I use a M-Audio FTP. I cannot change the latency - the buffer size of the sound card - if Cubase is running.
I’m forced to close Cubase, change the settings for the FTP and then reopen Cubase (using the M-audio driver as well as asio4all, it doesn’t change anything).
Is there a “trick” to change the latency without having to close Cubase ?
Setting Cubase to release ASIO in background might help.
But I think this is mostly down to the drivers…some cards allow it & others don’t.
Don’t check Release ASIO, that’s bad advice. Some soundcards can’t be adjusted with Cubase open without spitting the error.
Well my old system with a M-Audio 1010 needed the release drivers checked to be able to switch buffer sizes within cubase, would totally refuse to do it if not checked.
As did my old Audiophile 2496 (many years & driver incarnations ago) hence the suggestion.
Is there a “trick”
yeh, there 'is a trick - never use M-audio sound cards, their drivers suck.
Hmmm, I’m not at my machine at the moment but I’ve always been able to change buffer size on my M-Audio Delta 24/96 while Cubase is running. However, iirc, this has to be done from the M Audio tray icon and not from within Cubase. This only became an issue with 64 bit Windows, something to do with the driver itself being 64 bit but the tray application being 32 bit.
In my experience M-Audio drivers are pretty rock solid.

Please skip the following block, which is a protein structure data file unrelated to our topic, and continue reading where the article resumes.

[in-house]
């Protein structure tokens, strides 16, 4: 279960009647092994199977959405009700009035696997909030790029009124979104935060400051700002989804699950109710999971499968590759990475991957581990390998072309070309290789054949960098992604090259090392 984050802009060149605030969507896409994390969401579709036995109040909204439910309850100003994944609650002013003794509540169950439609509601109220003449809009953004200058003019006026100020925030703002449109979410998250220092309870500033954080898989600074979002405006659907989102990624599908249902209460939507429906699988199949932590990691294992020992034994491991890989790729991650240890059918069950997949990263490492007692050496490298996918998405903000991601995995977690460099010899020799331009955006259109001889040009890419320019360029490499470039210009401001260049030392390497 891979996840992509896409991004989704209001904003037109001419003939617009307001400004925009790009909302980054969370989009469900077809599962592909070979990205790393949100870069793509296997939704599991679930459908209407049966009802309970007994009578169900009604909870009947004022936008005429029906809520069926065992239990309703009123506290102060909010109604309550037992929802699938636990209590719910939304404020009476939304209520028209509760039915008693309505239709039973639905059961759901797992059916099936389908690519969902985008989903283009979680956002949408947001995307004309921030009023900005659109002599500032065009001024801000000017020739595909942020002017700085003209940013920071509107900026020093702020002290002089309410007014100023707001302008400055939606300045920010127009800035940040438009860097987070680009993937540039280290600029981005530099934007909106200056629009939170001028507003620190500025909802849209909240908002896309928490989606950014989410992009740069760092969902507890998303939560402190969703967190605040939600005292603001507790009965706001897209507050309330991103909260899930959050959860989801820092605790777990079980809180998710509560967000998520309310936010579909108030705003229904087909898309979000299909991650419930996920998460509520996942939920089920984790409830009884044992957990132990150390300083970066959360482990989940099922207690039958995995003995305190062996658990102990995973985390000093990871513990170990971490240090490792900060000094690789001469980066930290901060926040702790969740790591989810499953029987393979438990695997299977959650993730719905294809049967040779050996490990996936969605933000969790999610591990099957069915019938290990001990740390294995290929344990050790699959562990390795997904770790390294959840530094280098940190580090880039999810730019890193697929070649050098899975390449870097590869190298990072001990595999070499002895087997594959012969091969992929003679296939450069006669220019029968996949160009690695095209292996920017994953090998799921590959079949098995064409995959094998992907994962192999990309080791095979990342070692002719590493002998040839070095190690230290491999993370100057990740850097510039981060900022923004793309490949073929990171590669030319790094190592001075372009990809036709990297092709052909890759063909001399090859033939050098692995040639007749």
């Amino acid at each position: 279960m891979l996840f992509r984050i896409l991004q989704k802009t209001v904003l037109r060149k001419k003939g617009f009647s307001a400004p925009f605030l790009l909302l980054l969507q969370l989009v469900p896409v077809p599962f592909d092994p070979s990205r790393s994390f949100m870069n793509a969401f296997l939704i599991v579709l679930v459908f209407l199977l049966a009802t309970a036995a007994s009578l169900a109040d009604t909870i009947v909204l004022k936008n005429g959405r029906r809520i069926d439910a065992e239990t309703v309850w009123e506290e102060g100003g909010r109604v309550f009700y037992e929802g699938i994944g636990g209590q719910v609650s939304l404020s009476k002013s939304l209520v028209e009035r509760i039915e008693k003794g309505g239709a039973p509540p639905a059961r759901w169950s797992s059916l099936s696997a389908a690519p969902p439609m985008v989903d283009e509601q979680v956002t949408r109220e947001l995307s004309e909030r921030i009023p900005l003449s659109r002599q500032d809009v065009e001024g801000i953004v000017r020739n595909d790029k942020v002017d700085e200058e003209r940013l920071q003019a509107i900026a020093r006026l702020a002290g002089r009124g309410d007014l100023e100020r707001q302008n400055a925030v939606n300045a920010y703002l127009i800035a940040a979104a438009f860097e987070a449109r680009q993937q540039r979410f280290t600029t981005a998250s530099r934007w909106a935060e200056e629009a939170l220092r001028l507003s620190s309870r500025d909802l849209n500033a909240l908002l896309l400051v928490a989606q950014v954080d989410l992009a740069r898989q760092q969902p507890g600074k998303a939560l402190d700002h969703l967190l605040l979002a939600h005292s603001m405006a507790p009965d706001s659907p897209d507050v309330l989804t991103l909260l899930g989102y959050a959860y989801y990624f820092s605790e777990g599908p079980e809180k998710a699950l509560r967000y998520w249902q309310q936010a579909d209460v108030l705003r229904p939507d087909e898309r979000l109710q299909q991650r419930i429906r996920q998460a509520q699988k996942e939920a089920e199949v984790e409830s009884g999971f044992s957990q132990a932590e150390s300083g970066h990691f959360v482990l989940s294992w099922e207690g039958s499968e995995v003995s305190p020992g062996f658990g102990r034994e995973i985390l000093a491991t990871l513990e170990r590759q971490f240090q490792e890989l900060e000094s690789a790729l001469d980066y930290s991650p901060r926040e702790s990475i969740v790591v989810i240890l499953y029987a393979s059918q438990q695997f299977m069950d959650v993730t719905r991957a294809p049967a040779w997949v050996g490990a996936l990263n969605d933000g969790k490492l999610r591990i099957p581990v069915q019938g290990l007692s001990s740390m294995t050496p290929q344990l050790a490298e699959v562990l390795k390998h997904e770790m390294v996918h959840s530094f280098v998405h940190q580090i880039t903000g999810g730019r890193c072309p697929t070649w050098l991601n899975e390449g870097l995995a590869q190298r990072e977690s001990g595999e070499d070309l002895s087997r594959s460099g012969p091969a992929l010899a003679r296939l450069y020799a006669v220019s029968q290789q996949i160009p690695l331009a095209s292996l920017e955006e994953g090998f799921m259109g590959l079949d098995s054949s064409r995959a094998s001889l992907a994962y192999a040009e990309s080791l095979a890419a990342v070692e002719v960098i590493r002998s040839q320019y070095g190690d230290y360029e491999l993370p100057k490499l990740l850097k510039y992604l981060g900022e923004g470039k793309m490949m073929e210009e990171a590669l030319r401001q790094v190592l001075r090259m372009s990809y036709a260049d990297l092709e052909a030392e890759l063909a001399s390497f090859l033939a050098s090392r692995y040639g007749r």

You can’t do this with the Ultra 8r either. You can change some parameters while Cubase is running but not buffer size, in fact that panel is greyed out in the control tray.
Interesting to read this. I thought I remembered that when I had a 32 bit OS, I could change the buffer within Cubase. Now, on 64 bit OS, I can’t. I wasn’t sure if I just remembered incorrectly.
Oops! I thought you meant ‘running running,’ like while the project is playing. And I thought, ‘Why would anyone want to do that?’
Anyway, as other’s say, it’s all about the drivers. I don’t recall any issues changing my M-Audio Delta 44 using the little app.
M-Audio didn’t ‘suck’ until the early USB days. The 1010, 66 and 44 pci cards were solid. Most USB 1.0 and 1.1 devices were pretty inferior.
As far as releasing asio drivers in the background goes, it all depends what you want to do. It’s just another ‘switch,’ which I find useful sometimes when Windows Media or a web-browser cannot find audio and I want to go back and forth between something on video I’m using to help with something in Cubase I’m working on.
Yeah – I think it’s a driver issue for Win7 64. Another thing the driver won’t support is 64 buffer size, 128 is lowest for the Ultra 8r. The 64 is there as an option but you can’t select it anymore since the 64-bit driver update last August. The M-Audio forum has threads on the issue – lots of crashes when Win7 64 first came out. It’s a nice soundcard all around, but the driver ain’t perfect.